Social media’s response to COVID-19 misinformation

Image by Engin Akyurt from Pixabay

By Carmen Ferri
Publisher: APCNews     21 April 2020

COVID-19 has changed our social media landscape, with many platforms becoming inundated with information – and misinformation – about the virus. Social media platforms play an important role in the spread of information across the world and in this sense play a large role in the global response to this pandemic. Their willingness to collaborate with governments and public health officials will determine how they are viewed in the fight against COVID-19.

To begin with, social media platforms have diverted from their policies of not fact-checking political figures during this pandemic. For instance, Facebook removed a video shared by Brazilian President Jair Bolsonaro that claimed that “hydroxychloroquine is working in all places” to fight COVID-19, despite the fact that the drug is still undergoing testing to determine its effectiveness. Facebook and Facebook-owned Instagram have also removed posts by Bolsonaro walking around outside and mingling with groups of people. Twitter has removed two tweets from Bolsonaro as well as one tweet from former New York City mayor Rudy Giuliani that contained misinformation related to COVID-19.

In general, social media platforms have taken an aggressive stance towards countering coronavirus misinformation spreading on their platforms. Google has removed the Infowars Android app from its Play Store, a move triggered by Alex Jones disputing the need for social distancing, shelter in place and quarantine efforts meant to slow the spread of COVID-19. A number of social media platforms and big tech companies, including Google, Amazon, YouTube and Twitter, attended a meeting in early February hosted by the World Health Organization (WHO) at Facebook's offices. The WHO held this meeting as they are attempting to fight the “infodemic” of rumours, myths and misinformation related to COVID-19.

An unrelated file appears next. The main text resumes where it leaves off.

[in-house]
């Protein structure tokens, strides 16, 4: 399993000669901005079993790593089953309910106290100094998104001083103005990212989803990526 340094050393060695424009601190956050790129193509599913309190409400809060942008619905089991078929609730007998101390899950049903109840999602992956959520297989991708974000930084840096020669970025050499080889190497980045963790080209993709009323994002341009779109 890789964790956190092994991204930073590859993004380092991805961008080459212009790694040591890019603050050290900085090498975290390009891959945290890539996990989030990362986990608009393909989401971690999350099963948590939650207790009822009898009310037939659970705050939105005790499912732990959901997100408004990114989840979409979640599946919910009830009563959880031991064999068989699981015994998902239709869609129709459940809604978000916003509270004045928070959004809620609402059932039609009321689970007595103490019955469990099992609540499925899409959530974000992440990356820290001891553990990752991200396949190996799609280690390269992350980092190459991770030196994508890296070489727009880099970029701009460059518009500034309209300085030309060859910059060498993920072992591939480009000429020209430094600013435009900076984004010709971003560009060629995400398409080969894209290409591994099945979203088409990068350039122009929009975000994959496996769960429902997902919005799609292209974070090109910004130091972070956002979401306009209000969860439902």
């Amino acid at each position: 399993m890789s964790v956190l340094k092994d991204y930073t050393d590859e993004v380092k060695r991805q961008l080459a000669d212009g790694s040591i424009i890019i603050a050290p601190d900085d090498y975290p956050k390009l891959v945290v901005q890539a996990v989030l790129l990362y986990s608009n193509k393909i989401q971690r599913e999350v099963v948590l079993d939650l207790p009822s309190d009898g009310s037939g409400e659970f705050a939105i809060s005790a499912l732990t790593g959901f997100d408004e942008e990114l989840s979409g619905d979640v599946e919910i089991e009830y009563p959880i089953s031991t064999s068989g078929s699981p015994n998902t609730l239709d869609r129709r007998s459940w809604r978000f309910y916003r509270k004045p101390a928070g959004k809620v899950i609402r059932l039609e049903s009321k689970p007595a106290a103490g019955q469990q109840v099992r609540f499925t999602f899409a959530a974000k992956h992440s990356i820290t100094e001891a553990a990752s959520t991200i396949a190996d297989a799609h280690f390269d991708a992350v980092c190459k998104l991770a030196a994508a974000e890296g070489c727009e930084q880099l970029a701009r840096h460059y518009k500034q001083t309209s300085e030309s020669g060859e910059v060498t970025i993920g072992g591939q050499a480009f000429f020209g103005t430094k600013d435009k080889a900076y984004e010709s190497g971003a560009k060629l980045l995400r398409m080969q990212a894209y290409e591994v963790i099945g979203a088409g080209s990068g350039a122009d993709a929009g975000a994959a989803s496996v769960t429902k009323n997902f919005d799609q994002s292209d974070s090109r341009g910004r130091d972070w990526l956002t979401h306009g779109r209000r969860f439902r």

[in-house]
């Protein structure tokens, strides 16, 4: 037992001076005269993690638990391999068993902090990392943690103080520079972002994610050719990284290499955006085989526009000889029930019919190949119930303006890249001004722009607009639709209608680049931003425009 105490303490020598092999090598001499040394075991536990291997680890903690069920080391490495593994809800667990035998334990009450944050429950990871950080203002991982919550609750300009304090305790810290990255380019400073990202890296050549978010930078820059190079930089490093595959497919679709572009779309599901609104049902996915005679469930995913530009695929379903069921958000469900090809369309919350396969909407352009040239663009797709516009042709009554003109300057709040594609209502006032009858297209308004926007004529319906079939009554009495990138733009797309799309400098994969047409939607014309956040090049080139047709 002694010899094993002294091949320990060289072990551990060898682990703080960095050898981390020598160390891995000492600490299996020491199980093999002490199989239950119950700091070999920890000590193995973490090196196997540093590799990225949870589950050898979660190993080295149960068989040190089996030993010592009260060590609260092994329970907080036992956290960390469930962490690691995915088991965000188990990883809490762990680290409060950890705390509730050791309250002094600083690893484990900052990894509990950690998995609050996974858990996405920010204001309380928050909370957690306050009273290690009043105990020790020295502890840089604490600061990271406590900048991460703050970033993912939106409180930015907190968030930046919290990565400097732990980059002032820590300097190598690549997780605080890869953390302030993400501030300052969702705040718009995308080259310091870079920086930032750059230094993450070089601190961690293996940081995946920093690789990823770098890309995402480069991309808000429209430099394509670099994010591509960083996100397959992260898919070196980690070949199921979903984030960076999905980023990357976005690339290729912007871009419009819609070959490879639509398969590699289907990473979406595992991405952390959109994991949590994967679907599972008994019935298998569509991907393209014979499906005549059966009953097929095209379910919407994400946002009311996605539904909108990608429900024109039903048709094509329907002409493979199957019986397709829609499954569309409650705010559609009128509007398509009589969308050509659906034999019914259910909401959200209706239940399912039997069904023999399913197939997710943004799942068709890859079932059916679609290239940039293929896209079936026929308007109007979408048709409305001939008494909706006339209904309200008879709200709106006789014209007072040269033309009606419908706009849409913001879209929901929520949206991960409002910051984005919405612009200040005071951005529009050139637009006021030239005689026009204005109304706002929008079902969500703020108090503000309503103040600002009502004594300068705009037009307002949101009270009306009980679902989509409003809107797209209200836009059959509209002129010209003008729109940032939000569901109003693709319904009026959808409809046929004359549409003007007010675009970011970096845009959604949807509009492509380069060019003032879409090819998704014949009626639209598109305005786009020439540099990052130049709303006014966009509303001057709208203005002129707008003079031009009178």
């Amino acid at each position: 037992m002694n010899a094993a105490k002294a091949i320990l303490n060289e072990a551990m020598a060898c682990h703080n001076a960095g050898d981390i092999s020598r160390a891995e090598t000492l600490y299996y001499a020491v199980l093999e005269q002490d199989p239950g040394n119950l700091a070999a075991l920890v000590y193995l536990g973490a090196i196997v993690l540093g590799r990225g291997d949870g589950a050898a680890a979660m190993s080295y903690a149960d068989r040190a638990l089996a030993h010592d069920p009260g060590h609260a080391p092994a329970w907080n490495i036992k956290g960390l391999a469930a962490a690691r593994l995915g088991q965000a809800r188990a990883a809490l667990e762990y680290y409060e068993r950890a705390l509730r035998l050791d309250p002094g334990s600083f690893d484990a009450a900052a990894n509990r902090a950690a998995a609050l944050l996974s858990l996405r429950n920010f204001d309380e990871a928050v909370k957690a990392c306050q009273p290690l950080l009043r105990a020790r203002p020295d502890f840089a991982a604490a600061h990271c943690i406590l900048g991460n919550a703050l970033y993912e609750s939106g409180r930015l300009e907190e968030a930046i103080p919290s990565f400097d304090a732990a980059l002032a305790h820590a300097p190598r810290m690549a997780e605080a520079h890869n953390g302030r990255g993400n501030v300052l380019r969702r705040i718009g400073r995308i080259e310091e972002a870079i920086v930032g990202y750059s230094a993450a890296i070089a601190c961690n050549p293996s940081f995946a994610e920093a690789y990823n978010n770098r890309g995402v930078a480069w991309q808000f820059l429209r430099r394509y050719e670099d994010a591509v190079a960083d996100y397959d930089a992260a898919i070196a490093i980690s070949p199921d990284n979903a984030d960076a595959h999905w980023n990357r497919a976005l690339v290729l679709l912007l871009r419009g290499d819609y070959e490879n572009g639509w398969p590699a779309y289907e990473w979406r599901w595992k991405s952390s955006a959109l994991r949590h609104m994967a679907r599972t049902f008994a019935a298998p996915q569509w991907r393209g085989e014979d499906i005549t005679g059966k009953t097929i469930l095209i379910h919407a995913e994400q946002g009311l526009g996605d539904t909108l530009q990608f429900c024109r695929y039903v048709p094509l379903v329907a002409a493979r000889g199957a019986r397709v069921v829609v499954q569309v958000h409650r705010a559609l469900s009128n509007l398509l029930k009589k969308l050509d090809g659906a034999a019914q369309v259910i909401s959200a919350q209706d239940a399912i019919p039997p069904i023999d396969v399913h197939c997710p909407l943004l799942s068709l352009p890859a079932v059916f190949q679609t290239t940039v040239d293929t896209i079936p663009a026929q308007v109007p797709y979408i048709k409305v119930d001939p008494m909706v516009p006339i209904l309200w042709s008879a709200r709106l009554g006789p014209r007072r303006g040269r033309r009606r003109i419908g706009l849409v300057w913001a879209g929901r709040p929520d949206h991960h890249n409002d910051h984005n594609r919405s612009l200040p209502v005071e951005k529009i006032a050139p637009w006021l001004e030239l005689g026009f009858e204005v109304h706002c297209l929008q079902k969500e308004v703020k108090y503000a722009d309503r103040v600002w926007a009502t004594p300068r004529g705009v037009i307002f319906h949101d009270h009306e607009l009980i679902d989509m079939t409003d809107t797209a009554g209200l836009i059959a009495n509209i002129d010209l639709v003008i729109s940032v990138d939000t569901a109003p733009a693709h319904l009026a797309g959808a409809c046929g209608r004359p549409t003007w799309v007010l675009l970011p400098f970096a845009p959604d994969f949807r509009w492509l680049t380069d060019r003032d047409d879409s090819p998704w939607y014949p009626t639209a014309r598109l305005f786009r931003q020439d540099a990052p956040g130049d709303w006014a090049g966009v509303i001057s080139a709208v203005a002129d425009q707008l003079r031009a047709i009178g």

After this meeting, numerous platforms responded by setting up systems in an attempt to spread correct information. Google, for example, has launched an SOS Alert system which makes WHO coronavirus resources more easily accessible when “COVID-19” or “coronavirus” is searched for using Google. YouTube has added a banner redirecting users to the WHO web portal on all videos that discuss COVID-19. If you search for topics related to COVID-19 on Facebook, the first results encourage users to look at the WHO website for the latest information. It also prioritises the WHO website in users' news feeds. Facebook has additionally launched a “Community Help” feature where people can volunteer to run errands for others or donate to fundraisers. It has also banned ads and listings for medical-grade face masks and has given the WHO unlimited free ad space. Snapchat worked with the WHO to create filters that display facts on how to stay safe and social distance. These filters include reminders to wash your hands, cover your face when you sneeze and stay home. WhatsApp has worked with the WHO to create a Health Alert system that is designed to answer questions from the public about COVID-19 and provides prompt, reliable and official information 24 hours a day and worldwide. This feature has been made available in all six of the United Nations languages. The WHO also launched a similar system with Viber. WhatsApp has also reached out to numerous governments to assist with their efforts to provide accurate information to the general public. Multiple social media platforms have also added a banner that is displayed to all users directing them to their countries’ official COVID-19 websites.

These steps have created a space for official information on social media platforms. This is important, as social media platforms are in many ways designed to encourage users to carry out specific actions. Their interfaces both reflect and reinforce social logics and therefore the way these social media platforms respond to COVID-19 can greatly influence how users understand the pandemic. With social media platforms prioritising information from the WHO and local governments, users are encouraged to get their information from official sites. The manner in which a social media platform organises its site encourages certain actions, since users are most likely to take the path of least resistance. Thus, when social media platforms prioritise the WHO or local government websites, users are encouraged to seek out information from reliable sources instead of from user-generated content that can contain misinformation.

 



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